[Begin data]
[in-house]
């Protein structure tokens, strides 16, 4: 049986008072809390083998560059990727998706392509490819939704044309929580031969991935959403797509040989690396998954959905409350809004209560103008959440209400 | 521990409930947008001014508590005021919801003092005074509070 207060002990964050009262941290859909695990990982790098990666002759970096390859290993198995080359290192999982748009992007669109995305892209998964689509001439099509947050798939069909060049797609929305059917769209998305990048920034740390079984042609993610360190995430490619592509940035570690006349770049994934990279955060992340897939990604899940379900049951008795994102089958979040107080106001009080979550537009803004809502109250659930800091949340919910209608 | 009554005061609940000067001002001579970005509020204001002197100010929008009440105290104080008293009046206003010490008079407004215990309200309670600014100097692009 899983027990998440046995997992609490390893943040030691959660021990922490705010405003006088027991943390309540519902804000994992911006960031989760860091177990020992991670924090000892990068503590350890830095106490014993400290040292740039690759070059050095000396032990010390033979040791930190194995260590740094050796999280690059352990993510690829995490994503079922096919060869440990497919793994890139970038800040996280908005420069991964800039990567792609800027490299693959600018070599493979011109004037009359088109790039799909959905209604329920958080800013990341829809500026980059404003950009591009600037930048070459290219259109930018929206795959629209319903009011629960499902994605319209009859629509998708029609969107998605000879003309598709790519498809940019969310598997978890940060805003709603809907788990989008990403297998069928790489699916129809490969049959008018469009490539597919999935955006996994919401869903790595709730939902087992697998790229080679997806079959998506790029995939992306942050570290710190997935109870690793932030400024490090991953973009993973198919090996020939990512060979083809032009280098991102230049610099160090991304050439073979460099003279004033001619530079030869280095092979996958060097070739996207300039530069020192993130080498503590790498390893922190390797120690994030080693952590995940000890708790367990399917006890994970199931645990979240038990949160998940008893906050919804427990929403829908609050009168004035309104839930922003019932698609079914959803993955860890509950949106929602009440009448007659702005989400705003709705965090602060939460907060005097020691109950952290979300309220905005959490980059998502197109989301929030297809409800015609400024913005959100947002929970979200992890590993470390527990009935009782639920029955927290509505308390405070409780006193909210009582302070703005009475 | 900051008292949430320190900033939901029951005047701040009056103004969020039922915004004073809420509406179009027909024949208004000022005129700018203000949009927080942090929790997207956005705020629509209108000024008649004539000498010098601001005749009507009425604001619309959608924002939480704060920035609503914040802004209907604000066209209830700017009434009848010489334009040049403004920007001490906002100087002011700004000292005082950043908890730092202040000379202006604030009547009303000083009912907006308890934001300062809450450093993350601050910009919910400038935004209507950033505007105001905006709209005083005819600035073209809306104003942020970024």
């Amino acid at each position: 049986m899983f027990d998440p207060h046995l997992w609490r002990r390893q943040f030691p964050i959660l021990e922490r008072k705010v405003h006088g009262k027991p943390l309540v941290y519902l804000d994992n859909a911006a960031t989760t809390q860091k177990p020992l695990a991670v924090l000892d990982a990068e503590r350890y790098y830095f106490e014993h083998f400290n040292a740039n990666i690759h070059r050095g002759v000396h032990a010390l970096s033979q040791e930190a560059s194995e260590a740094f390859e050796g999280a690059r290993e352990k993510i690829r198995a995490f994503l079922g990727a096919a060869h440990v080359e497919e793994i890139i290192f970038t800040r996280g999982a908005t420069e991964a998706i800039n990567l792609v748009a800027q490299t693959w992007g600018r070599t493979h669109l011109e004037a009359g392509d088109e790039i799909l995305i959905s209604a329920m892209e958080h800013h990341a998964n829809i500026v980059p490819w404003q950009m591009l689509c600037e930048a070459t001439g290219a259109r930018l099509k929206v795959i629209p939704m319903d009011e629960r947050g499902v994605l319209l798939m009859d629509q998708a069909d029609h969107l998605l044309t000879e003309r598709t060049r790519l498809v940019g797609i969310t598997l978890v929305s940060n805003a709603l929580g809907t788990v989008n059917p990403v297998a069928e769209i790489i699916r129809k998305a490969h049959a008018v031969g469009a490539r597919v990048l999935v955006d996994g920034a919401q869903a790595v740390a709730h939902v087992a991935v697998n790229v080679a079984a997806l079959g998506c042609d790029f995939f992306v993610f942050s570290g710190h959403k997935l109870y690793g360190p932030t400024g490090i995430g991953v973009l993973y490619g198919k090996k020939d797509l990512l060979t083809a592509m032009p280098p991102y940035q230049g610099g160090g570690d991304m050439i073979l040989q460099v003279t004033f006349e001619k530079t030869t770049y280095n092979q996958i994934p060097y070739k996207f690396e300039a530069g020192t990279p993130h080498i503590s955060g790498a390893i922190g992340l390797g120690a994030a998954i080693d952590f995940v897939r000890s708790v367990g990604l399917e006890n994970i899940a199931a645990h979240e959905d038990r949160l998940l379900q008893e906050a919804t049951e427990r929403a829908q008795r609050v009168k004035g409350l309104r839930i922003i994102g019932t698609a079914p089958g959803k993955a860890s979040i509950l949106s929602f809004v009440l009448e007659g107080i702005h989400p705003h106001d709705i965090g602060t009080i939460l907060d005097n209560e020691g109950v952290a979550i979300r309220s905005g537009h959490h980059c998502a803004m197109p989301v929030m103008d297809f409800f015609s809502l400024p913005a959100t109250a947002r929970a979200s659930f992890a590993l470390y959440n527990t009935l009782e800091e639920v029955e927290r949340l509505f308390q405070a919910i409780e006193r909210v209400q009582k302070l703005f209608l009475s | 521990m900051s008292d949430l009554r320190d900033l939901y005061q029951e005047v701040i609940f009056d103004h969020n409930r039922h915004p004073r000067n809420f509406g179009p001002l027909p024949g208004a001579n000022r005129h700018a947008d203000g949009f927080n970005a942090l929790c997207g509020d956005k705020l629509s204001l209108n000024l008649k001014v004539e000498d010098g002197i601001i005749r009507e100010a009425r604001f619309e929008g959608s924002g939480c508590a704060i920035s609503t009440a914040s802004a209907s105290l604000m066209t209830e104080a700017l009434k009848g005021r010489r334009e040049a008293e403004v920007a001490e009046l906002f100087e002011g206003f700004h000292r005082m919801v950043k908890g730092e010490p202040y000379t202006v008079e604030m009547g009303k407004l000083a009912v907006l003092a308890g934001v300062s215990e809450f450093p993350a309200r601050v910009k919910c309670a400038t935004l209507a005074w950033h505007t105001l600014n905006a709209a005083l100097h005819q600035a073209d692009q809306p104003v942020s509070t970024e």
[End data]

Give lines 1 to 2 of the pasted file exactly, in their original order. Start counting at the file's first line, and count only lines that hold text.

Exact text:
[in-house]
């Protein structure tokens, strides 16, 4: 049986008072809390083998560059990727998706392509490819939704044309929580031969991935959403797509040989690396998954959905409350809004209560103008959440209400 | 521990409930947008001014508590005021919801003092005074509070 207060002990964050009262941290859909695990990982790098990666002759970096390859290993198995080359290192999982748009992007669109995305892209998964689509001439099509947050798939069909060049797609929305059917769209998305990048920034740390079984042609993610360190995430490619592509940035570690006349770049994934990279955060992340897939990604899940379900049951008795994102089958979040107080106001009080979550537009803004809502109250659930800091949340919910209608 | 009554005061609940000067001002001579970005509020204001002197100010929008009440105290104080008293009046206003010490008079407004215990309200309670600014100097692009 899983027990998440046995997992609490390893943040030691959660021990922490705010405003006088027991943390309540519902804000994992911006960031989760860091177990020992991670924090000892990068503590350890830095106490014993400290040292740039690759070059050095000396032990010390033979040791930190194995260590740094050796999280690059352990993510690829995490994503079922096919060869440990497919793994890139970038800040996280908005420069991964800039990567792609800027490299693959600018070599493979011109004037009359088109790039799909959905209604329920958080800013990341829809500026980059404003950009591009600037930048070459290219259109930018929206795959629209319903009011629960499902994605319209009859629509998708029609969107998605000879003309598709790519498809940019969310598997978890940060805003709603809907788990989008990403297998069928790489699916129809490969049959008018469009490539597919999935955006996994919401869903790595709730939902087992697998790229080679997806079959998506790029995939992306942050570290710190997935109870690793932030400024490090991953973009993973198919090996020939990512060979083809032009280098991102230049610099160090991304050439073979460099003279004033001619530079030869280095092979996958060097070739996207300039530069020192993130080498503590790498390893922190390797120690994030080693952590995940000890708790367990399917006890994970199931645990979240038990949160998940008893906050919804427990929403829908609050009168004035309104839930922003019932698609079914959803993955860890509950949106929602009440009448007659702005989400705003709705965090602060939460907060005097020691109950952290979300309220905005959490980059998502197109989301929030297809409800015609400024913005959100947002929970979200992890590993470390527990009935009782639920029955927290509505308390405070409780006193909210009582302070703005009475 | 900051008292949430320190900033939901029951005047701040009056103004969020039922915004004073809420509406179009027909024949208004000022005129700018203000949009927080942090929790997207956005705020629509209108000024008649004539000498010098601001005749009507009425604001619309959608924002939480704060920035609503914040802004209907604000066209209830700017009434009848010489334009040049403004920007001490906002100087002011700004000292005082950043908890730092202040000379202006604030009547009303000083009912907006308890934001300062809450450093993350601050910009919910400038935004209507950033505007105001905006709209005083005819600035073209809306104003942020970024």